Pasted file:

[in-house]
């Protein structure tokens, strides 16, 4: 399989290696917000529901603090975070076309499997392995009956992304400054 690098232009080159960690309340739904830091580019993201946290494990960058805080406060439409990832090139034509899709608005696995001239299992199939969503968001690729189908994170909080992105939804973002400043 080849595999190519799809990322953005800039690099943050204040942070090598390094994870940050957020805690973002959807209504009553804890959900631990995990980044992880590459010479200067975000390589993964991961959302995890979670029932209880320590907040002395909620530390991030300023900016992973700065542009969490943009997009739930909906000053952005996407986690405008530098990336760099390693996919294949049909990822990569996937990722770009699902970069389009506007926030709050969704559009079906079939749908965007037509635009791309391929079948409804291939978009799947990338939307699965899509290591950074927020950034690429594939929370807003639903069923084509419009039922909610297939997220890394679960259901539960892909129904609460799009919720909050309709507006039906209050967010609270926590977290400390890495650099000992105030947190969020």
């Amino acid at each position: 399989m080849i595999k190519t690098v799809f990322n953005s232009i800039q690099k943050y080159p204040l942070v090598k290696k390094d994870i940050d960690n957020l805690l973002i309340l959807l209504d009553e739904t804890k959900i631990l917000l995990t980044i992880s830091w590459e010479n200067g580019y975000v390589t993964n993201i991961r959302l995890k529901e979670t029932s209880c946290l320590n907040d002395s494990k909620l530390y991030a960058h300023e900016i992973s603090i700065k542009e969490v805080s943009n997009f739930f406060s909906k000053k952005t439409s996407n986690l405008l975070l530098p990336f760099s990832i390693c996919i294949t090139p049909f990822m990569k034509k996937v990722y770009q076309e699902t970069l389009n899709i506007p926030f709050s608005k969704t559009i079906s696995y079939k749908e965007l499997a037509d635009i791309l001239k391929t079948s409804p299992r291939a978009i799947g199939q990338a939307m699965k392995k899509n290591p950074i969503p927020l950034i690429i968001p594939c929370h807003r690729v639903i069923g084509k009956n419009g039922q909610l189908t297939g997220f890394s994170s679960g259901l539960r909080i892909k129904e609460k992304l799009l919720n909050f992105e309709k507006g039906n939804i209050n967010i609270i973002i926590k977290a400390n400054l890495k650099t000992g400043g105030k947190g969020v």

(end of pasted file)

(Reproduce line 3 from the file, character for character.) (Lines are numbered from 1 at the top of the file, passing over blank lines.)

């Amino acid at each position: 399989m080849i595999k190519t690098v799809f990322n953005s232009i800039q690099k943050y080159p204040l942070v090598k290696k390094d994870i940050d960690n957020l805690l973002i309340l959807l209504d009553e739904t804890k959900i631990l917000l995990t980044i992880s830091w590459e010479n200067g580019y975000v390589t993964n993201i991961r959302l995890k529901e979670t029932s209880c946290l320590n907040d002395s494990k909620l530390y991030a960058h300023e900016i992973s603090i700065k542009e969490v805080s943009n997009f739930f406060s909906k000053k952005t439409s996407n986690l405008l975070l530098p990336f760099s990832i390693c996919i294949t090139p049909f990822m990569k034509k996937v990722y770009q076309e699902t970069l389009n899709i506007p926030f709050s608005k969704t559009i079906s696995y079939k749908e965007l499997a037509d635009i791309l001239k391929t079948s409804p299992r291939a978009i799947g199939q990338a939307m699965k392995k899509n290591p950074i969503p927020l950034i690429i968001p594939c929370h807003r690729v639903i069923g084509k009956n419009g039922q909610l189908t297939g997220f890394s994170s679960g259901l539960r909080i892909k129904e609460k992304l799009l919720n909050f992105e309709k507006g039906n939804i209050n967010i609270i973002i926590k977290a400390n400054l890495k650099t000992g400043g105030k947190g969020v």